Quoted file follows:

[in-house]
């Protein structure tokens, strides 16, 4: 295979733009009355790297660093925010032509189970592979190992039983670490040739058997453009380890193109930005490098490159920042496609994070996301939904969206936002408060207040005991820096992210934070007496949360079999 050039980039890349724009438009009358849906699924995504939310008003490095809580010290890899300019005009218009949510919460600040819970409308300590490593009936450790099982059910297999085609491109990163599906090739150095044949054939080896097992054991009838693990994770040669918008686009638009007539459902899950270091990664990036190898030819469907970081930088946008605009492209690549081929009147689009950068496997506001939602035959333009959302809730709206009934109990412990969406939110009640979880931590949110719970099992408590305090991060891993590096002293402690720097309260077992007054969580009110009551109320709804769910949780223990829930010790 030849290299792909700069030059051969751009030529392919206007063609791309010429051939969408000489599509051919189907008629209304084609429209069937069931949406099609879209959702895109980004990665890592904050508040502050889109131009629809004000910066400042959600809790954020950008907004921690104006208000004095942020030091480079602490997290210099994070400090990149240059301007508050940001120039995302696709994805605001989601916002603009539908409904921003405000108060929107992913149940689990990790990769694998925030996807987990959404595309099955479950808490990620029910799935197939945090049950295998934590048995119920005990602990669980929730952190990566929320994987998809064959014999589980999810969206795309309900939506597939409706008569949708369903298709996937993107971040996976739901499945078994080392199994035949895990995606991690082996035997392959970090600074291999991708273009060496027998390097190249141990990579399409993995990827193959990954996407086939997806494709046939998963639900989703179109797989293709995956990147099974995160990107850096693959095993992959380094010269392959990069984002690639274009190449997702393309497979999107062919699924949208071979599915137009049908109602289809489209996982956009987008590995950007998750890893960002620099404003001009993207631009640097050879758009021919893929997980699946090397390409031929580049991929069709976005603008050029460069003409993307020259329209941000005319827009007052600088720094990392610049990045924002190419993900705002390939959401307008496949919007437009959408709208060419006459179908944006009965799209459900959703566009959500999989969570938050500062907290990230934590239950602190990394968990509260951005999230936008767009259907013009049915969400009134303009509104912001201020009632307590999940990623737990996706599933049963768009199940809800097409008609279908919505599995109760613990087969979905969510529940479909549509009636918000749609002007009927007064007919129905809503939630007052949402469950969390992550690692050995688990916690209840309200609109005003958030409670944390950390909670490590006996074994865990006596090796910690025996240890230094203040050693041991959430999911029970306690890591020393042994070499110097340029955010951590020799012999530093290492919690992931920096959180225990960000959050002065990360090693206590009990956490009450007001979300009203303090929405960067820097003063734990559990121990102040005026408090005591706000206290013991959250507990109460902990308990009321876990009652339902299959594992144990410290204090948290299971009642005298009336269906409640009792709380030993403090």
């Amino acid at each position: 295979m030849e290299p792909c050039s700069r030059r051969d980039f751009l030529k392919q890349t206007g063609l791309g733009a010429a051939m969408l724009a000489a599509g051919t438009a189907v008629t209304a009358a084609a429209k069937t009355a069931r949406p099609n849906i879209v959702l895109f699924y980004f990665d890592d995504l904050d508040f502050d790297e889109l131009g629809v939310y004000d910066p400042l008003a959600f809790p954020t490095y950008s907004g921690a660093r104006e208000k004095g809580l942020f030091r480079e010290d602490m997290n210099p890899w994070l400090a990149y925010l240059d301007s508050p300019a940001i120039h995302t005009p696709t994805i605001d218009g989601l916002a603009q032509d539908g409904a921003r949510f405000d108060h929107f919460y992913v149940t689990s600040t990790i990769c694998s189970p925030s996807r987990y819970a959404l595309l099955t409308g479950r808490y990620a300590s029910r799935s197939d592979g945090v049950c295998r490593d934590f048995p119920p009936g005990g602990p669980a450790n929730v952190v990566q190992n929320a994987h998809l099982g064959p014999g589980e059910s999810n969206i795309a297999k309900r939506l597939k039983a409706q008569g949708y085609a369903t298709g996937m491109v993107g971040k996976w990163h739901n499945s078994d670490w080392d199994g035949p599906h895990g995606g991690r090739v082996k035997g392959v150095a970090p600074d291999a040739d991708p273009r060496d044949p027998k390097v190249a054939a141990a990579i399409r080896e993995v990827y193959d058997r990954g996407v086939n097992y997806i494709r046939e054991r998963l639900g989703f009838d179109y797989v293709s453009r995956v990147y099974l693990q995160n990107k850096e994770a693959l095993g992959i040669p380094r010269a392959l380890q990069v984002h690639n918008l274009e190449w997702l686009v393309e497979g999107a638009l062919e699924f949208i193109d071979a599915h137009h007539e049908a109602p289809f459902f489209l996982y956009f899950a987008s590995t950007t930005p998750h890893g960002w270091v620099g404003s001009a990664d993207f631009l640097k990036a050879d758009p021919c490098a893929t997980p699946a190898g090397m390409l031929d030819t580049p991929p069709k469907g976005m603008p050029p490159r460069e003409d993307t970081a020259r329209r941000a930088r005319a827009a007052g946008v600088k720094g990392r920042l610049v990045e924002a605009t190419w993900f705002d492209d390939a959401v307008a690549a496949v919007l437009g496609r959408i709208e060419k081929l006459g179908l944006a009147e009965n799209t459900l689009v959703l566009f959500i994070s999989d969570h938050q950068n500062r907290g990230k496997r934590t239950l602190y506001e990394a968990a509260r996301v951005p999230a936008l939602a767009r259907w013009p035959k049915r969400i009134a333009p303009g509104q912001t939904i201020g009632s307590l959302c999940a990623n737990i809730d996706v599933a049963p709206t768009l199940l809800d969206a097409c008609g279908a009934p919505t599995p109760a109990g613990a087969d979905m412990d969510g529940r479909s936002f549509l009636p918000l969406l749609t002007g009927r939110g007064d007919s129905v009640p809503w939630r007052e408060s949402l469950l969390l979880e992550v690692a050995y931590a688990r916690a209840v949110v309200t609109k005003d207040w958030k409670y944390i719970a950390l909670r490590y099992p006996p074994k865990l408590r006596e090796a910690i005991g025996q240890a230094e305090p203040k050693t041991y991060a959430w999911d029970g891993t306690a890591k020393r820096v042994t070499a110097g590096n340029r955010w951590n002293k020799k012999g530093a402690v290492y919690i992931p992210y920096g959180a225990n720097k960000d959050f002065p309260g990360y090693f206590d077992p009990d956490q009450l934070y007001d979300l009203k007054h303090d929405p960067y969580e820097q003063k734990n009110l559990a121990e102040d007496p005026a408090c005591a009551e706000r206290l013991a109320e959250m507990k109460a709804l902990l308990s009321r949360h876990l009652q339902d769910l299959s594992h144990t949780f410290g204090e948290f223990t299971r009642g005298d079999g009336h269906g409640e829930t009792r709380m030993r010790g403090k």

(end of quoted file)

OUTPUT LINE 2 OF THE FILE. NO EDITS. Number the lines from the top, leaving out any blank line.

């Protein structure tokens, strides 16, 4: 295979733009009355790297660093925010032509189970592979190992039983670490040739058997453009380890193109930005490098490159920042496609994070996301939904969206936002408060207040005991820096992210934070007496949360079999 050039980039890349724009438009009358849906699924995504939310008003490095809580010290890899300019005009218009949510919460600040819970409308300590490593009936450790099982059910297999085609491109990163599906090739150095044949054939080896097992054991009838693990994770040669918008686009638009007539459902899950270091990664990036190898030819469907970081930088946008605009492209690549081929009147689009950068496997506001939602035959333009959302809730709206009934109990412990969406939110009640979880931590949110719970099992408590305090991060891993590096002293402690720097309260077992007054969580009110009551109320709804769910949780223990829930010790 030849290299792909700069030059051969751009030529392919206007063609791309010429051939969408000489599509051919189907008629209304084609429209069937069931949406099609879209959702895109980004990665890592904050508040502050889109131009629809004000910066400042959600809790954020950008907004921690104006208000004095942020030091480079602490997290210099994070400090990149240059301007508050940001120039995302696709994805605001989601916002603009539908409904921003405000108060929107992913149940689990990790990769694998925030996807987990959404595309099955479950808490990620029910799935197939945090049950295998934590048995119920005990602990669980929730952190990566929320994987998809064959014999589980999810969206795309309900939506597939409706008569949708369903298709996937993107971040996976739901499945078994080392199994035949895990995606991690082996035997392959970090600074291999991708273009060496027998390097190249141990990579399409993995990827193959990954996407086939997806494709046939998963639900989703179109797989293709995956990147099974995160990107850096693959095993992959380094010269392959990069984002690639274009190449997702393309497979999107062919699924949208071979599915137009049908109602289809489209996982956009987008590995950007998750890893960002620099404003001009993207631009640097050879758009021919893929997980699946090397390409031929580049991929069709976005603008050029460069003409993307020259329209941000005319827009007052600088720094990392610049990045924002190419993900705002390939959401307008496949919007437009959408709208060419006459179908944006009965799209459900959703566009959500999989969570938050500062907290990230934590239950602190990394968990509260951005999230936008767009259907013009049915969400009134303009509104912001201020009632307590999940990623737990996706599933049963768009199940809800097409008609279908919505599995109760613990087969979905969510529940479909549509009636918000749609002007009927007064007919129905809503939630007052949402469950969390992550690692050995688990916690209840309200609109005003958030409670944390950390909670490590006996074994865990006596090796910690025996240890230094203040050693041991959430999911029970306690890591020393042994070499110097340029955010951590020799012999530093290492919690992931920096959180225990960000959050002065990360090693206590009990956490009450007001979300009203303090929405960067820097003063734990559990121990102040005026408090005591706000206290013991959250507990109460902990308990009321876990009652339902299959594992144990410290204090948290299971009642005298009336269906409640009792709380030993403090």